Life lessons through change

Sometimes the winds of change in our lives blow fairly strongly and sometimes it’s merely a soft breeze. For me, when it comes to my career, it’s been a constant and welcomed wind tunnel!

The concept of “career” and “working” has always been a cornerstone of my values, because being of service in the roles I chose (or that chose me perhaps …), has driven me from career to career for all of my working life. This seems to generally amaze people who struggle to keep up with just how often I would change career, move around, and take opportunities that came my way with not much more than the blink of an eye.

However, opportunities were only visible to me once I was in a position to see them. For example, the stage of my life was right, or it was “just time”. But how do we know what, “the right time” actually is?

Let me take you back a bit. My first career was as a police officer. It’s one of those roles that, when you mention it, people are either very nervous about, or very excited about. “Wow! Did you have a gun?” or “You must have seen some awful things” and “Have you ever shot anyone?” Yes, I saw some terrible things and yes (of course!) I carried a gun, but I also learned skills that would later prove to be fantastically valuable in other workplaces.

After twelve years of policing, my young family had grown up a little and I started to feel increasingly uncomfortable with having to manage what I was experiencing at work and being a mother. By this time, I was a specialist Detective and a Police Negotiator. I was juggling those two roles at once, full time, as a shift worker. You can imagine the anxiety that came with what I was seeing and doing daily. Although I was passionate about “serving” and loved my career with a passion – I realised that it was no longer good for my mental health. I recognised that, even though I was serving in this role, the role was no longer serving me.

You’ve all heard those announcements on the plane about putting your own oxygen mask on first before you assist others? Well, I did that. How I went about doing that is another story altogether, suffice to say that I started using my acquired skills in other ways. The blessing of this was that the lessons I learned through the process of transitioning, from one career to another, would create my template for change whenever I needed it or found an opportunity that served me more.

My next careers were exciting in very similar ways. I was still managing risk, serving others, creating change in people’s lives, dealing with people daily and problem solving – but this time it was on a level that was more personable, less bureaucratic, kinder to my family, and kinder to me. I could go home at night, shut the door, and know that there was no one who would need me to get out of bed at 3.00 am!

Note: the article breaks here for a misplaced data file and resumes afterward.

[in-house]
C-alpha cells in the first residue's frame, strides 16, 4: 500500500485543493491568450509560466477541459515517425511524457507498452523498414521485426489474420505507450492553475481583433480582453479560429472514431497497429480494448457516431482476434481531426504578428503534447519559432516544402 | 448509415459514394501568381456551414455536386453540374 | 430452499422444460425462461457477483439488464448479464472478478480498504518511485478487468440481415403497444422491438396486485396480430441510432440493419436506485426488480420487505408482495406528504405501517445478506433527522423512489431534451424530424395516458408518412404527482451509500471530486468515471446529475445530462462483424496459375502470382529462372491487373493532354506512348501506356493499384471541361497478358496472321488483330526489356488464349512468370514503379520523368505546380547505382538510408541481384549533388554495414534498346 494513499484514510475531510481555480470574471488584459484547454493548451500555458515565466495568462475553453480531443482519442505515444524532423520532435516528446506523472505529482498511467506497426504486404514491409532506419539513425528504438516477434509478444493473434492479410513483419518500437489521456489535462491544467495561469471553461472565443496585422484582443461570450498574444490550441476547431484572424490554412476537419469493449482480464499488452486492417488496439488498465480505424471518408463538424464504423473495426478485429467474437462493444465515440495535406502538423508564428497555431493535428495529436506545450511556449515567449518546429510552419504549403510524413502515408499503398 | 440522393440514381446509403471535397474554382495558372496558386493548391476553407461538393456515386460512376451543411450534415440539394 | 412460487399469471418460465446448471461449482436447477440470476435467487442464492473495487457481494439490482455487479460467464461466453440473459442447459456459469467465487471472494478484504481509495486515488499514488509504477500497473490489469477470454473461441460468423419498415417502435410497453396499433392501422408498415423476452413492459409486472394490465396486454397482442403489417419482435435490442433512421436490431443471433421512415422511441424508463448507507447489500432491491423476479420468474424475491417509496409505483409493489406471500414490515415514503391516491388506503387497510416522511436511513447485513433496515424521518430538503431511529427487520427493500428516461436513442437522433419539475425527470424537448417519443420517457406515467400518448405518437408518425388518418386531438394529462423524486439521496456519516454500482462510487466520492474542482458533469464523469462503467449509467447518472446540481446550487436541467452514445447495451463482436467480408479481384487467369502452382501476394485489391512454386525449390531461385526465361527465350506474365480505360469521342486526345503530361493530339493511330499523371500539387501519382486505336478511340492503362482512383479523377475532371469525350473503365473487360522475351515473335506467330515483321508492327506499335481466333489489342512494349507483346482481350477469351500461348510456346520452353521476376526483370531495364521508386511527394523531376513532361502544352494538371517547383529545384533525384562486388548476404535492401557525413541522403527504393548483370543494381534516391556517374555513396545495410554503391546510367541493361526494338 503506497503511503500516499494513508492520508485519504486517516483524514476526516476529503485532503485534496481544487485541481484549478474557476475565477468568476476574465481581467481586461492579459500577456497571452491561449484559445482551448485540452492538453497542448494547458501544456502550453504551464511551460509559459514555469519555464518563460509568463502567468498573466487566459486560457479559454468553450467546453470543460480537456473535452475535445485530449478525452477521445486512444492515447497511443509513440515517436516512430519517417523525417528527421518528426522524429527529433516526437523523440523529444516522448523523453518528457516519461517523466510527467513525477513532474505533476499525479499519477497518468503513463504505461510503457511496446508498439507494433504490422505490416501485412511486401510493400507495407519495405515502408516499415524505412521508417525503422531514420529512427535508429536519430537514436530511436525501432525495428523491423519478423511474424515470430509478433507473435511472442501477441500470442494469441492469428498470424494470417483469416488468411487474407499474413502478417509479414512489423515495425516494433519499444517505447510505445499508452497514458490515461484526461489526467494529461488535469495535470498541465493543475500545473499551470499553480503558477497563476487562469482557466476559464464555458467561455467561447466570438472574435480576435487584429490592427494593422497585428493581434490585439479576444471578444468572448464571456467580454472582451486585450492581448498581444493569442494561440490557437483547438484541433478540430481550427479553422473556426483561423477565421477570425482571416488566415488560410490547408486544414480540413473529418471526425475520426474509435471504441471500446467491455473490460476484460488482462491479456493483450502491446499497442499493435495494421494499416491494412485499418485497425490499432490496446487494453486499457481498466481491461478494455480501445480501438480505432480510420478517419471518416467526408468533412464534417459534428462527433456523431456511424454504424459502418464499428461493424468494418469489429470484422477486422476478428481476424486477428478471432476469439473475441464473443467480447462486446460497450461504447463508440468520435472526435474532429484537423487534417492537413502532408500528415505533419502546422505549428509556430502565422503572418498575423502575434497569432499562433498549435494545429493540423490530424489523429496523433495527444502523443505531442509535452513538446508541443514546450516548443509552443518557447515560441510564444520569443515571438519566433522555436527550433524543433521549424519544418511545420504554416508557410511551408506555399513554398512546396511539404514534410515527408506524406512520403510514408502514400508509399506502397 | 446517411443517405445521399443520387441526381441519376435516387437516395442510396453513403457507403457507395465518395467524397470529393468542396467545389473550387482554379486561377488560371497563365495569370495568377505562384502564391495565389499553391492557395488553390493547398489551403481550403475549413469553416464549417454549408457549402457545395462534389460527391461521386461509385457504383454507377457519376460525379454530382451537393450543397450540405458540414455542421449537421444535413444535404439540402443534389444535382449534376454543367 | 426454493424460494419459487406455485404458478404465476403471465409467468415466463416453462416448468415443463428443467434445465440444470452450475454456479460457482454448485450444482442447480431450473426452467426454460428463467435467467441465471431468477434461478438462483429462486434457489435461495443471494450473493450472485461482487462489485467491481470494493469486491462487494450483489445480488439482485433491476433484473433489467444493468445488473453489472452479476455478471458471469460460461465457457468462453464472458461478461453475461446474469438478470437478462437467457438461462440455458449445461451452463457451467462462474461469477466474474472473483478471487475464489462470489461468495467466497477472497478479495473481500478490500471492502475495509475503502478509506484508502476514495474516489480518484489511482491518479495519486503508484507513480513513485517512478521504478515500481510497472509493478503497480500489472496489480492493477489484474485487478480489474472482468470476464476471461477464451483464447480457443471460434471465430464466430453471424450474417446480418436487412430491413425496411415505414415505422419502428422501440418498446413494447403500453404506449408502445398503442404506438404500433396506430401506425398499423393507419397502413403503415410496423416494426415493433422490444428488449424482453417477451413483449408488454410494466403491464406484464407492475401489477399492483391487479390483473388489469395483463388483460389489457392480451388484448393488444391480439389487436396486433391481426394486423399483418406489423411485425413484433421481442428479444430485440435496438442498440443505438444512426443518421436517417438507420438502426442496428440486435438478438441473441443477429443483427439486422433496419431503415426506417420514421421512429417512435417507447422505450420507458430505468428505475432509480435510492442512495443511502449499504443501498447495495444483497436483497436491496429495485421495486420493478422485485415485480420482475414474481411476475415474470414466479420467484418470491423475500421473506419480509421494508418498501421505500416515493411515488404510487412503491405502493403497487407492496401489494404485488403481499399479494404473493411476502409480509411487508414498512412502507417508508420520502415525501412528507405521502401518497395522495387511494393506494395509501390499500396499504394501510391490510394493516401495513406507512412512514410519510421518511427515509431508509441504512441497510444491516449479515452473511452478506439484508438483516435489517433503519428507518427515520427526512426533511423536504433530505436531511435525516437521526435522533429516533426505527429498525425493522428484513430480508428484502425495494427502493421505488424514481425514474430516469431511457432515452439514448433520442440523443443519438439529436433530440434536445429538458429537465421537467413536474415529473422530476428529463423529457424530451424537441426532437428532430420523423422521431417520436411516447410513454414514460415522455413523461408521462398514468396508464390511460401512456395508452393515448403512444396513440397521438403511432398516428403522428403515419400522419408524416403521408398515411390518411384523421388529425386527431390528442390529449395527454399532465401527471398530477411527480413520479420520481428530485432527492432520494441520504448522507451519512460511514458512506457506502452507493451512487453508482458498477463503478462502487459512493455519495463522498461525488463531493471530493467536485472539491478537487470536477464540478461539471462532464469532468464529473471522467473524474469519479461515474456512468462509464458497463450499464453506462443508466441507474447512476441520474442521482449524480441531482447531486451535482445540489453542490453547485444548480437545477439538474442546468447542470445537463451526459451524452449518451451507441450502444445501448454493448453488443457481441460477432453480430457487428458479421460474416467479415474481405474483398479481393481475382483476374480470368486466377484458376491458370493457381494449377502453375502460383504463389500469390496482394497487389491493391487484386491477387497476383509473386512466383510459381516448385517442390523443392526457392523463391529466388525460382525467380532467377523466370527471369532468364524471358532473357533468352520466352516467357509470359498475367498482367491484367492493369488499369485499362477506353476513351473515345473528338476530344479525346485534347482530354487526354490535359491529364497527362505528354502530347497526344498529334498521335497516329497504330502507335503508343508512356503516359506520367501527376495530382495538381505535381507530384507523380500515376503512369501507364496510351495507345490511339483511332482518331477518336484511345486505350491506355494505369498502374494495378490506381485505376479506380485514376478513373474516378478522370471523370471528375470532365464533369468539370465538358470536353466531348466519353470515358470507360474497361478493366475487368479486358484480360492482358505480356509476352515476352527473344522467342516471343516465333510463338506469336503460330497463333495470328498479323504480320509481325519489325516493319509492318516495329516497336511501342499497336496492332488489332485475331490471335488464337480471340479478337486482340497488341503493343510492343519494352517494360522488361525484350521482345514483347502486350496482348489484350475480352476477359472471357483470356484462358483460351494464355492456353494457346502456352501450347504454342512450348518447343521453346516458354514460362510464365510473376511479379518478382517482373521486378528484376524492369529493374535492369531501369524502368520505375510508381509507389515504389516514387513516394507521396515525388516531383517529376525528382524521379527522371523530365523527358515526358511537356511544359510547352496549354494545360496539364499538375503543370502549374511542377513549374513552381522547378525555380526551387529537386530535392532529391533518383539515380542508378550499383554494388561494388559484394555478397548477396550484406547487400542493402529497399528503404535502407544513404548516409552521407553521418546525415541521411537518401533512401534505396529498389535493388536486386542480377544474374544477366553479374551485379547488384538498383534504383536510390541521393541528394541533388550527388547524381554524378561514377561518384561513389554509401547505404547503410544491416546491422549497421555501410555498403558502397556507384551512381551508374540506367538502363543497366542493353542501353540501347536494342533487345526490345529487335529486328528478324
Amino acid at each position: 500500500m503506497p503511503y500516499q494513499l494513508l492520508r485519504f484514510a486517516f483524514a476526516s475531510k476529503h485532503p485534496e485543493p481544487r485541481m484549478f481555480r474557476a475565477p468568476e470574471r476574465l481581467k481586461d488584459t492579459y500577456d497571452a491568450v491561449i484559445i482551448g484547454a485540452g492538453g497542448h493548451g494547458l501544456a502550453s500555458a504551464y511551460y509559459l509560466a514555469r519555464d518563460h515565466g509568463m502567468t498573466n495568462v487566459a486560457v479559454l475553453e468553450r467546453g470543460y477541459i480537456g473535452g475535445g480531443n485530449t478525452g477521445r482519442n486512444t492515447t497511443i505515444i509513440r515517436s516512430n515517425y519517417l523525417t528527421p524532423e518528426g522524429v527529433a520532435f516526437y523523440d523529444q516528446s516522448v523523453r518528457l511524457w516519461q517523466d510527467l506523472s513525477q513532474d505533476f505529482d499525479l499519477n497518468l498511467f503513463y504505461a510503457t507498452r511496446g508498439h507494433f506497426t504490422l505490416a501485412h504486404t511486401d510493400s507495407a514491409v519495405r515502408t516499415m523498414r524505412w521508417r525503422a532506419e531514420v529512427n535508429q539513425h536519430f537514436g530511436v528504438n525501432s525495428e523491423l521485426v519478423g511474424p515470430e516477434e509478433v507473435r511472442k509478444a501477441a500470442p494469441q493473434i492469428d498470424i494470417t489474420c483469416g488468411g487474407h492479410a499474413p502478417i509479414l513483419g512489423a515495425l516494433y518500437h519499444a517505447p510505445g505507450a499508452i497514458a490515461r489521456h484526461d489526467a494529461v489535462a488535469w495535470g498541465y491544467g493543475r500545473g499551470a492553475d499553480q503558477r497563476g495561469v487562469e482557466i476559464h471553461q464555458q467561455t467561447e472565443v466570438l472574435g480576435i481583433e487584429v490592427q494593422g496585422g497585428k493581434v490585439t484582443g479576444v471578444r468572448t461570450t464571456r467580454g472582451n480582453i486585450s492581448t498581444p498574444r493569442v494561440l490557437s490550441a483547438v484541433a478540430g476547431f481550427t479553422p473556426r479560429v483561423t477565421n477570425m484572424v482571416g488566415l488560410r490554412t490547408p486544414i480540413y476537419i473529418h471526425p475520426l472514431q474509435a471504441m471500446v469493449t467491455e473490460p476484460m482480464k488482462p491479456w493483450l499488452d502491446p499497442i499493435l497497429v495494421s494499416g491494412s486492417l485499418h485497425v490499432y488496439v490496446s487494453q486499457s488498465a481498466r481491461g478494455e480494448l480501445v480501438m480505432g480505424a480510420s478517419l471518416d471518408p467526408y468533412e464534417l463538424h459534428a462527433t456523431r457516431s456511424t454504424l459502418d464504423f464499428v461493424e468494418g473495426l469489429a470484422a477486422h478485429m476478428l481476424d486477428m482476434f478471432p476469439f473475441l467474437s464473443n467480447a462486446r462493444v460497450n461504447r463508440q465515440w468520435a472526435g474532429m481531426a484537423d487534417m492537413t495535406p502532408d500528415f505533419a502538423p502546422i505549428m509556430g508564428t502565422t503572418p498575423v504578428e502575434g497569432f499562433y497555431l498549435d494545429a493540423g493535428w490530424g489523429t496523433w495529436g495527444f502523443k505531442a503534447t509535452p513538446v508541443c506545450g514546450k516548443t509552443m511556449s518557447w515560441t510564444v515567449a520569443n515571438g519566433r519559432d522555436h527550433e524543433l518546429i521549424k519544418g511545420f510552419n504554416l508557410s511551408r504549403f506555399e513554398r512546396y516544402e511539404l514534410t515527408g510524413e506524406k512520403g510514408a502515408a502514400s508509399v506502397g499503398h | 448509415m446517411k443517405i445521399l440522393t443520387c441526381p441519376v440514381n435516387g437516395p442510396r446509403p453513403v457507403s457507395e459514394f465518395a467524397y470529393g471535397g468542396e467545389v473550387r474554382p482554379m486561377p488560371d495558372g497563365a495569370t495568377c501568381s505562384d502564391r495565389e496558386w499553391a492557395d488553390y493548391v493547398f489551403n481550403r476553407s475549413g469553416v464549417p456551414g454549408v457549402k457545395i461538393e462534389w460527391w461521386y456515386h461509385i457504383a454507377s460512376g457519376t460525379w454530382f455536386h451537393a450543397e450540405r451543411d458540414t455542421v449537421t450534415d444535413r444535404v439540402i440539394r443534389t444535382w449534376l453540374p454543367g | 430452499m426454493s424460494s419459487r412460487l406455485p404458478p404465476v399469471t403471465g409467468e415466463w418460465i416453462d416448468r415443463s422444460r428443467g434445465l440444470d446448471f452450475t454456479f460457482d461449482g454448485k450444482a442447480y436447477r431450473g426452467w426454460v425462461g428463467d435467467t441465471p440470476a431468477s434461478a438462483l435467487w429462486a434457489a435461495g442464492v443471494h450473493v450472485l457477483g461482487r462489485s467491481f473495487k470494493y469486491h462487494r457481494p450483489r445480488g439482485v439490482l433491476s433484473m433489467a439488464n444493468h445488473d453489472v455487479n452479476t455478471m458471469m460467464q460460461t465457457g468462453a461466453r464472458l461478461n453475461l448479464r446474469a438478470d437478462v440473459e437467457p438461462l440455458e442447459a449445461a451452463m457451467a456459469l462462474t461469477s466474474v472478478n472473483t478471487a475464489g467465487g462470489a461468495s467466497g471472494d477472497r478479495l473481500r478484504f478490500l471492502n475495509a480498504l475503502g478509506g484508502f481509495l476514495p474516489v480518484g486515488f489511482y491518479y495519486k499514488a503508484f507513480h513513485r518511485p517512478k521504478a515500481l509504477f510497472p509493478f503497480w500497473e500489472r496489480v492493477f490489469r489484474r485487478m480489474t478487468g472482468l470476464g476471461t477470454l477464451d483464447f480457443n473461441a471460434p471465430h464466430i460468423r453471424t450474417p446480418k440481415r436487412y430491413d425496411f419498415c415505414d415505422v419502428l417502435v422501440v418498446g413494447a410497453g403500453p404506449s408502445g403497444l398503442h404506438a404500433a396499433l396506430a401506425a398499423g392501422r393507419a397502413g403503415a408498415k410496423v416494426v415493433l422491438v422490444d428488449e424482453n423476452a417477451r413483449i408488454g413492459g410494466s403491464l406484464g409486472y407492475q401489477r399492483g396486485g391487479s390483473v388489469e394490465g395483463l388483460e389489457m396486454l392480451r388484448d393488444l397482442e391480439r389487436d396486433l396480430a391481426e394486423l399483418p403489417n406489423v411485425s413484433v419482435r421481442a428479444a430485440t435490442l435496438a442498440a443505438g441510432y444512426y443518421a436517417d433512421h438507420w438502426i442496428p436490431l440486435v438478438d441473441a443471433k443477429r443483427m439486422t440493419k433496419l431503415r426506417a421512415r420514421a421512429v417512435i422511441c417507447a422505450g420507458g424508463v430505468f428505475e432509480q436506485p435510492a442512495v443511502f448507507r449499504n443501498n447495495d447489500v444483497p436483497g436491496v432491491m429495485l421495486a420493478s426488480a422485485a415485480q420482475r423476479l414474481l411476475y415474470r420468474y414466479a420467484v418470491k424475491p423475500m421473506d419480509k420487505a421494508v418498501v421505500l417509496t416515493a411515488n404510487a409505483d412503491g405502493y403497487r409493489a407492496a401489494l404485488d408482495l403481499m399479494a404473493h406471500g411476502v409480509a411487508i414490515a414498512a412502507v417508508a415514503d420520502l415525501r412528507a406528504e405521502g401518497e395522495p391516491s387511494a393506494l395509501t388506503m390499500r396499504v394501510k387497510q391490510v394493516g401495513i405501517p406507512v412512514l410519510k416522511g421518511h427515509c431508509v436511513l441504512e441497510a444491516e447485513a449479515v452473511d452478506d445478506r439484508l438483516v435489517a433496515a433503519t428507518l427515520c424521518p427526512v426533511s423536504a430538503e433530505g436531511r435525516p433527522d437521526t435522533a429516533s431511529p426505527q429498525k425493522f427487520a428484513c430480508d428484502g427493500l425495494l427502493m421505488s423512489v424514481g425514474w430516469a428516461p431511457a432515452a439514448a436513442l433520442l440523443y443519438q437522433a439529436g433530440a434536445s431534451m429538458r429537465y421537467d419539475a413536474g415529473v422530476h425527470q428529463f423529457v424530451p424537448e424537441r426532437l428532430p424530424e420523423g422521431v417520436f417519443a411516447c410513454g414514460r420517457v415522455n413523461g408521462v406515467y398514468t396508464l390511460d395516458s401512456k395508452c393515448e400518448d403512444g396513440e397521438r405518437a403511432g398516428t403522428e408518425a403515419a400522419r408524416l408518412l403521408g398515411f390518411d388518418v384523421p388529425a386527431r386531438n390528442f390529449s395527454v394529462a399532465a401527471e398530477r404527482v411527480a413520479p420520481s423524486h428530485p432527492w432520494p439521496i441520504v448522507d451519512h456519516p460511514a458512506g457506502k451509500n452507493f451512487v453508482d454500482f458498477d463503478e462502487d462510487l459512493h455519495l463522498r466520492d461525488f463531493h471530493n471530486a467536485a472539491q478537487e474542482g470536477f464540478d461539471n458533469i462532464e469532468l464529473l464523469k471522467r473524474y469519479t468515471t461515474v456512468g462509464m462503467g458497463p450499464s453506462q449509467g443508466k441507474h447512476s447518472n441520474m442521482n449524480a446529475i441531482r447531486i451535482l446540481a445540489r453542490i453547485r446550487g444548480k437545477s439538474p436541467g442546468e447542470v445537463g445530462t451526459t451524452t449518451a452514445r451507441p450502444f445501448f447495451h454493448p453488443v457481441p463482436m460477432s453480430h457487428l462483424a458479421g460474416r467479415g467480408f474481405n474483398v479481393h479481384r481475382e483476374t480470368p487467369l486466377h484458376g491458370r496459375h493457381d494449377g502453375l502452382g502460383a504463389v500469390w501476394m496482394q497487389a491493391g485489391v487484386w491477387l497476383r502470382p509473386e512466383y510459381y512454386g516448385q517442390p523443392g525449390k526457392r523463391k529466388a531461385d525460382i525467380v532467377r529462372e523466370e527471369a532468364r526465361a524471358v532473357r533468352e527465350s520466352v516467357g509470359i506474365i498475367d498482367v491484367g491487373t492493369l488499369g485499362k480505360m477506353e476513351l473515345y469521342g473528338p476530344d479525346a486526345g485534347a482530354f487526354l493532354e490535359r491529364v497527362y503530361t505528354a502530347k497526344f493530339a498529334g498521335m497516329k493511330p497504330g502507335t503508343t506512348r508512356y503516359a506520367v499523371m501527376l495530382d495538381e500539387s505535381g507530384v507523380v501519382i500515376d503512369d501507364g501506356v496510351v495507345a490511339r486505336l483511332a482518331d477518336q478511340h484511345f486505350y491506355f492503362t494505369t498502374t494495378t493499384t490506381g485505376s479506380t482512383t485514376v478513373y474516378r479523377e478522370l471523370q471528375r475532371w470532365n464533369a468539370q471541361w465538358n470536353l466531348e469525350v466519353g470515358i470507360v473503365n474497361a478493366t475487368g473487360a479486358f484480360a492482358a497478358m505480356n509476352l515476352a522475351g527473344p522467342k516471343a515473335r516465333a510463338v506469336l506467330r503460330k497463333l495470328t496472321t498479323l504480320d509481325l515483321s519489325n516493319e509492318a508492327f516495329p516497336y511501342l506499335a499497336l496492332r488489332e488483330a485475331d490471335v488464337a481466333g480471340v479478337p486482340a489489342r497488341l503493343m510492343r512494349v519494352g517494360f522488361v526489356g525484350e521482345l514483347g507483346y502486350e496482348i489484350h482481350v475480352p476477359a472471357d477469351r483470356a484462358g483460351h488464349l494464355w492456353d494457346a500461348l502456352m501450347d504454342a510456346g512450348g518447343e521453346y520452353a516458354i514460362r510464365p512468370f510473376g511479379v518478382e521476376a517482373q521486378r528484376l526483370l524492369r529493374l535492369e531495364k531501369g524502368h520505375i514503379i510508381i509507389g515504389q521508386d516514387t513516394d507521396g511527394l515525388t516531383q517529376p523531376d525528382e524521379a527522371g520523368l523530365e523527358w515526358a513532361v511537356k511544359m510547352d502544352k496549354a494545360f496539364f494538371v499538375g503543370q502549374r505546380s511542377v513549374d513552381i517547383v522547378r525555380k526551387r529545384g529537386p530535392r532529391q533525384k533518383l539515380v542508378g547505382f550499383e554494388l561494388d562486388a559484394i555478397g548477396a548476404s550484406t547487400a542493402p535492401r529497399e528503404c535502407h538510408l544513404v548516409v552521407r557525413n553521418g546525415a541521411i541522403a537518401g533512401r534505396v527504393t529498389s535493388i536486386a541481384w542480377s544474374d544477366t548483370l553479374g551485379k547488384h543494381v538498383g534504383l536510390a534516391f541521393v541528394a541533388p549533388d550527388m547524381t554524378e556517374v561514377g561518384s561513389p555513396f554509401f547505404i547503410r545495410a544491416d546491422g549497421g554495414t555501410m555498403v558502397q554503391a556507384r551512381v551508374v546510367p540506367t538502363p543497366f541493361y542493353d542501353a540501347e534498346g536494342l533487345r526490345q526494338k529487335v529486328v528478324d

Since that massive career change, over a decade ago, I’ve been able to weather redundancies, restructures, re-deployment and promotional opportunities really quickly. I realised that my massive change from policing to the outside world had meant that any other change related to career was going to be a cinch.

Everyone’s experience is different, however there are some familiar traits that I find myself drawing upon, through different stages of my life, to assist me through changes in career that may have been imposed or offered to me:

Belief in myself, knowing that my acquired skills are truly transferable, and reflecting on my experiences and achievements, no matter how big or small, opened the door to recognising that opportunities are endless and possible.

Trust that my decision to take opportunities serve me because, regardless of the outcome, there is a lesson in every achievement and loss experienced. Reflection and hindsight assist me to make the next decision and keep moving forward.

Balance and putting my family and health first above everything else, assists me to decide which opportunities serve me, and which do not. In assessing any career change, I include practical logistics such as travel time, proximity to my home and my physical activities, and the effect on my lifestyle and family in every career decision I make, because I refuse to concede my mental health again.

The ability to use hindsight coupled with having a tight grip on personal values assists in moving anyone forward. Personally, I’ve used this basis to leverage my career through roles in social justice, community services, social sector reform, and entrepreneurship.

… so, what am I doing right now? Apart from running an online business and assisting people to career transition, I’m commencing a national role in food and health services. “How did that happen?”, you ask? Well, that’s another story.

About the Author

Melanie Dancer

Melanie has worked extensively in a range of areas within the human services sector, on Boards, and in executive roles involving aged care reform – specifically the impact that it’s had on consumers and their families, carers and representatives. Her background is heavily weighted in community development and social services including as an expert criminal investigator, senior advisor of complaints abuse and exploitation, and as a manager and course designer for accredited training organisations.

Leave a Reply

Your email address will not be published. Required fields are marked *